Candida

Candida, (Candida albicans), formerly called Monilia.  It is a common yeast-like fungi that can be  found in the mouth, on the skin, intestinal tract, genitals and vagina. Candida albicans is part of the normal flora, of the mucus membranes, in the respiratory, gastrointestinal, female and male genital tracts. When the digestive system becomes out of balance, due to of aging, the use of antibiotics, proton pump Inhibitors (PPIs), chemotherapy, environmental toxins, etc. the normal Candida flora flourishes and becomes a fungal (yeast).  This is primarily because, the above medications, and a lot more, will stop the stomachs parietal cells, in the stomach, from producing sufficiently strong hydrochloric acid.  When this occurs a condition called Hypochlorhydria results.  The extreme, to this condition is called Achlorhydria. Hypochlorhydria and Achlorhydria causes a reduction or loss, of immune system protection and reduces vitamin and mineral absorption.

Common symptoms, of Hypochlorhydria, are belching, bloating, abdominal pain, indigestion, nausea, diarrhea, gas, cramps, diarrhea and/or constipation and reflux. Hypochlorhydria reduces absorption of the necessary vitamins, mineral and micronutrients necessary to support the immune system.  It also allows bacteria and pathogens to enter and flourish, in the digestive tract.

Candida bacteria can hide (sometimes for years) in parts of the body, where traditional therapies don’t reach, in joints, in deep folds of the intestines, in the mouth and genitals. Candida fungus thrives on foods that contain refined sugars. Feeding sugar, to Candida, is like adding gasoline to a fire, it doesn’t help it!! It is highly adaptable and can easily be transmitted from one person to another. Mothers can pass the bacteria to their children, through breast feeding, or though the birth canal.  In many instances, men will pass the bacteria to their partner, through intimate contact. Esophageal Candidiasis is the most common esophageal infection in people with AIDS.  It accounts for over 50% of all esophageal infections and is often coexisting with other esophageal diseases.

Candida, in its fungal form, develops rhizoids (long root-like structures) that are invasive and penetrate the mucosa.  When this happens, the boundary between the intestinal tract and the rest of the circulatory system breaks down (leaky gut), and this intestinal barrier impairment, allows partially digested proteins to travel into the blood stream. The undigested proteins can act as toxins and cause all sorts of health problems. The body tries to eliminate the toxins in the blood, created from the yeast overgrowth (undigested proteins), through the colon, liver,  kidneys and skin. When the body tries to expel the excess toxins through the skin, it can cause rashes, itching, and even acne.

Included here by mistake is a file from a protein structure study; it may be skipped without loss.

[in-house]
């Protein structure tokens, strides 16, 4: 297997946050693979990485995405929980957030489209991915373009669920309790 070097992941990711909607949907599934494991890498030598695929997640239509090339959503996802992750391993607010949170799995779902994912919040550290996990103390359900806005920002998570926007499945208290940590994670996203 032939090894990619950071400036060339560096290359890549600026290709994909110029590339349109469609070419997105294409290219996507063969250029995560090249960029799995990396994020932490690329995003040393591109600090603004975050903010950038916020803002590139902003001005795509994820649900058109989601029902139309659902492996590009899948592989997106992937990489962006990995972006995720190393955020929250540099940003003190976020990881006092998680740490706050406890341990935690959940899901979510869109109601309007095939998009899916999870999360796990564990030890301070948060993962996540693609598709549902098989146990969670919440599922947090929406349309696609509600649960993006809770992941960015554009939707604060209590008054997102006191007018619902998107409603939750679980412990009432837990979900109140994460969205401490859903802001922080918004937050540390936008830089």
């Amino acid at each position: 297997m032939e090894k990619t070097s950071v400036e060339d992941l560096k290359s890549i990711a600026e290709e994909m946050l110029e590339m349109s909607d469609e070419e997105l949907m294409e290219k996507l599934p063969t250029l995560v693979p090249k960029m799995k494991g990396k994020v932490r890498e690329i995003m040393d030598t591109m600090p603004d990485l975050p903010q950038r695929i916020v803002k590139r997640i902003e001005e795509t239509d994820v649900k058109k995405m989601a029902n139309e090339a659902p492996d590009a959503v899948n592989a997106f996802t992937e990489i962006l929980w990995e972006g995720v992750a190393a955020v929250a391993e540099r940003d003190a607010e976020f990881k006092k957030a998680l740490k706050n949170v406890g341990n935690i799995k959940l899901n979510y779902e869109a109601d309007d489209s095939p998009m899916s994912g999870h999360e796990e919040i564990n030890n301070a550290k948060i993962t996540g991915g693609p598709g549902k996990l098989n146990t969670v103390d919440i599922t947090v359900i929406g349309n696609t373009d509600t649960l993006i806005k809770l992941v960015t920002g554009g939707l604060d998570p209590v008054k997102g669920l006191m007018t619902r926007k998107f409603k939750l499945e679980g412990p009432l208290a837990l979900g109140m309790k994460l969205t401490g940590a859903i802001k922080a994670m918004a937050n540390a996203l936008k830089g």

Candida is an amazingly opportunistic and adaptive organism.  When the normal digestive flora is damaged, Candida bacteria will flourish and become fungus (yeast). Once the normal flora is damaged the yeast takes over, it can double in quantity every half hour. After flourishing Candida creates an environment that prevents the normal flora from repopulating.

Candida can cause a variety of infections and is the usual pathogen in humans. Most infections are predisposing factors, particularly, digestive disorders and immune suppression.  When a Candida infection occurs it is commonly called Candidiasis. 

Candida will cause skin diseases especially in children, in the form of diaper rash. Many older people suffer from Candida especially those on antibiotics, Proton Pump Inhibitors and chemotherapy.  It is as a common occurrence in people that contract the AID’s virus. A lesser known, but more common cause of Candida is decreased levels of hydrochloric acid (Hypochlorhydria and Achlorhydria) in the stomach

In many research studies, Candida and Gastritis are commonly found linked together.  The creation of Candida fungus, after the use of antibiotics and proton pump inhibitors (PPIs), is very well established.  Both of these medications inhibit the stomachs parietal cells, from producing sufficiently strong hydrochloric acid, resulting in proliferation of the bacteria.

The list of diseases Candida is associated with:  – allergies, asthma, arthritis, multiple sclerosis, psoriasis, eczema, rosacea, cancer, heart conditions, sinusitis, immune system suppression, diabetes, neurological conditions, etc.

Recent studies found that 75% of patients taking antacid medications (PPIs), to treat gastritis, had fungal Candida overgrowth. The use of antibiotics and antacid medications will cause Hypochlorhydria and Achlorhydria.  Oral Candida can act as a reservoir for other bacteria like, H. pylori- which means you could re-infect yourself, after successful H. pylori treatment.

If you are taking antibiotics, PPIs, chemotherapy meds, you will have Hypochlorhydria, or Achlorhydria. Everyone, especially people over the age of 45, but not limited to any age group, should get a pH diagnostic test, pH capsule test, or pH gastrogram. 

There is a lot more information on the conditions that cause the overgrowth of bacteria like Candida at www.phcapsule.com